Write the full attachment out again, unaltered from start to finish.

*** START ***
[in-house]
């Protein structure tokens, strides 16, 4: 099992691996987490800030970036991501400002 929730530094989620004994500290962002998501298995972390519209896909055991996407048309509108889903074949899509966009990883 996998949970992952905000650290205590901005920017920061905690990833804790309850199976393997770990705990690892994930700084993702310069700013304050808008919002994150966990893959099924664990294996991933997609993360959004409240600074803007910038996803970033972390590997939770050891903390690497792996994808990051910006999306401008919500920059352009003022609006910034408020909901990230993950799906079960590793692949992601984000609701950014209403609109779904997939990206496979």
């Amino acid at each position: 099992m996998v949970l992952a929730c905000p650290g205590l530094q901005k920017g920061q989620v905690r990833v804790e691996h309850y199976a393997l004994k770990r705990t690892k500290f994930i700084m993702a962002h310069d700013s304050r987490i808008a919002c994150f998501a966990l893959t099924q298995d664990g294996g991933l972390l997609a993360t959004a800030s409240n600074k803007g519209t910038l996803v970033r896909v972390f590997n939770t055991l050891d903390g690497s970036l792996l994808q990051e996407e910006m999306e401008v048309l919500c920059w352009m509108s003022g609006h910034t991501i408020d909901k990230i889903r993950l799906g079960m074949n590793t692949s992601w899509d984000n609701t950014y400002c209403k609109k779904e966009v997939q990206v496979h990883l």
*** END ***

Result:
[in-house]
């Protein structure tokens, strides 16, 4: 099992691996987490800030970036991501400002 929730530094989620004994500290962002998501298995972390519209896909055991996407048309509108889903074949899509966009990883 996998949970992952905000650290205590901005920017920061905690990833804790309850199976393997770990705990690892994930700084993702310069700013304050808008919002994150966990893959099924664990294996991933997609993360959004409240600074803007910038996803970033972390590997939770050891903390690497792996994808990051910006999306401008919500920059352009003022609006910034408020909901990230993950799906079960590793692949992601984000609701950014209403609109779904997939990206496979």
């Amino acid at each position: 099992m996998v949970l992952a929730c905000p650290g205590l530094q901005k920017g920061q989620v905690r990833v804790e691996h309850y199976a393997l004994k770990r705990t690892k500290f994930i700084m993702a962002h310069d700013s304050r987490i808008a919002c994150f998501a966990l893959t099924q298995d664990g294996g991933l972390l997609a993360t959004a800030s409240n600074k803007g519209t910038l996803v970033r896909v972390f590997n939770t055991l050891d903390g690497s970036l792996l994808q990051e996407e910006m999306e401008v048309l919500c920059w352009m509108s003022g609006h910034t991501i408020d909901k990230i889903r993950l799906g079960m074949n590793t692949s992601w899509d984000n609701t950014y400002c209403k609109k779904e966009v997939q990206v496979h990883l």